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Raiders forward Corey Harawira-Naera.

Corey Harawira-Naera knows his actions have spoken louder than words this year.

Embarrassed for his part in a sex scandal that derailed Canterbury's campaign just days before helping launch the 2020 season, Harawira-Naera is not looking for sympathy.

It's why when Harawira-Naera issued an apology to Bulldogs fans via social media last month after arriving in Canberra, he could understand people's reactions would differ.

Prior to that, he remained silent as his management appealed the NRL's de-registration both he and Jayden Okunbor were handed in April.

Training and working with Okunbor as a landscaper during his time away, Harawira-Naera knew a fresh start outside of Sydney was crucial regardless of the outcome.

"I was getting in a bit of trouble in Sydney and getting away from that was really important," Harawira-Naera told

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"My career has come crashing down pretty quickly and I'm not proud of it but everything happens for a reason. Some won't agree with me there but I needed this wake-up call.

"I'm glad I got caught out and have learned my lesson. I'm glad it happened earlier rather than later.

"A lot of people didn't agree with my apology and said it was scripted but I felt like I needed to say something but it's allowed for me to move on and focus on my footy.

"I've just got to grow up, I'm 25 now and have to focus on why I came over to Australia in the first place.

My career has come crashing down pretty quickly and I'm not proud of it but everything happens for a reason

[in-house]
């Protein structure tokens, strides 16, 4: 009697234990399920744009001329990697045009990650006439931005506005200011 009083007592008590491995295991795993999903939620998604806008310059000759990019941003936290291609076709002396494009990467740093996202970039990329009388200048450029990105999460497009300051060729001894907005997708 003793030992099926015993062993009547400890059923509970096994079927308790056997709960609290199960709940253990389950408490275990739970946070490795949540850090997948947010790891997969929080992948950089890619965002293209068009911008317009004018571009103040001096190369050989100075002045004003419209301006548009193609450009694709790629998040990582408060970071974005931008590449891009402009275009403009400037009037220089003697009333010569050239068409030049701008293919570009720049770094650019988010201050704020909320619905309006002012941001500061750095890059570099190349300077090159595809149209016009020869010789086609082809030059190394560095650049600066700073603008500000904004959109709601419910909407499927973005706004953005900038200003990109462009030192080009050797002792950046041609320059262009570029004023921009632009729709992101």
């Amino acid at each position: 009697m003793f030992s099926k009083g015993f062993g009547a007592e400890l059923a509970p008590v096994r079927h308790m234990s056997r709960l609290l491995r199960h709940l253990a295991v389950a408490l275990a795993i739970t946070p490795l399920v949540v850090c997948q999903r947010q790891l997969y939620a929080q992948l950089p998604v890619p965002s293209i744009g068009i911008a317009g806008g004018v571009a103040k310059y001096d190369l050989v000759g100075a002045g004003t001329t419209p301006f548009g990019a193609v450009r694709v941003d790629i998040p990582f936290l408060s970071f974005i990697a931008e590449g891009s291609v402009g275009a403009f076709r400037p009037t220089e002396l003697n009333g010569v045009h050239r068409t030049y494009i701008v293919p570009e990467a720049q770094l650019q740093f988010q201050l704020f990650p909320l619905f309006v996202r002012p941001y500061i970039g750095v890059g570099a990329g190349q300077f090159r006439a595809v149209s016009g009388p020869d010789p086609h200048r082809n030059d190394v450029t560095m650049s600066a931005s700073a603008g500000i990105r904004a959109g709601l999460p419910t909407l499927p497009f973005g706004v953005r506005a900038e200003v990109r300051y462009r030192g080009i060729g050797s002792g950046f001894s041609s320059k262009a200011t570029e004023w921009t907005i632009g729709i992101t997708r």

Raiders forward Corey Harawira-Naera

"It wasn't for a holiday or to get in trouble and stuff it up for all my family who have done a lot to get me here."

Back home in New Zealand, his mother Trina, who works as a foster parent – was aware of the headlines surrounding her son but remained supportive.

Harawira-Naera arrived in the nation's capital last month knowing only a few teammates through his Maori and Kiwi connections at a representative level.

"I love it already, I can put my gumboots and trackies on, it's been fun," he said.

"The boys have been really welcoming. I spoke to them when I first got down here and they've been good and ask me if I need any help or advice with our attack or defensive structures.

"I think the Raiders also play a style of footy that will really suit me. I feel like that's going to be the best thing for me in the long run. Down here you can just focus on footy.

"It's a pretty good team to come into and hopefully I can really get in and amongst it and get to the finals."

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Harawira-Naera won't line up against the Bulldogs in round 16 as part of the terms of his release.

He's expecting to "get flogged" by Raiders performance staff as a result in a bid to ramp up his fitness levels after averaging just 30 minutes per game since returning in round 12.

"I'm a bit gutted I won't be able to have a game against the Bulldogs boys because they helped me through all the stuff," he said.

"But I'll be at the game and it will be good to see them. I've stayed in contact with a lot of them and they've been going alright. Baz [incoming coach Trent Barrett] is going to be great for them next year."

Acknowledgement of Country

National Rugby League respects and honours the Traditional Custodians of the land and pay our respects to their Elders past, present and future. We acknowledge the stories, traditions and living cultures of Aboriginal and Torres Strait Islander peoples on the lands we meet, gather and play on.

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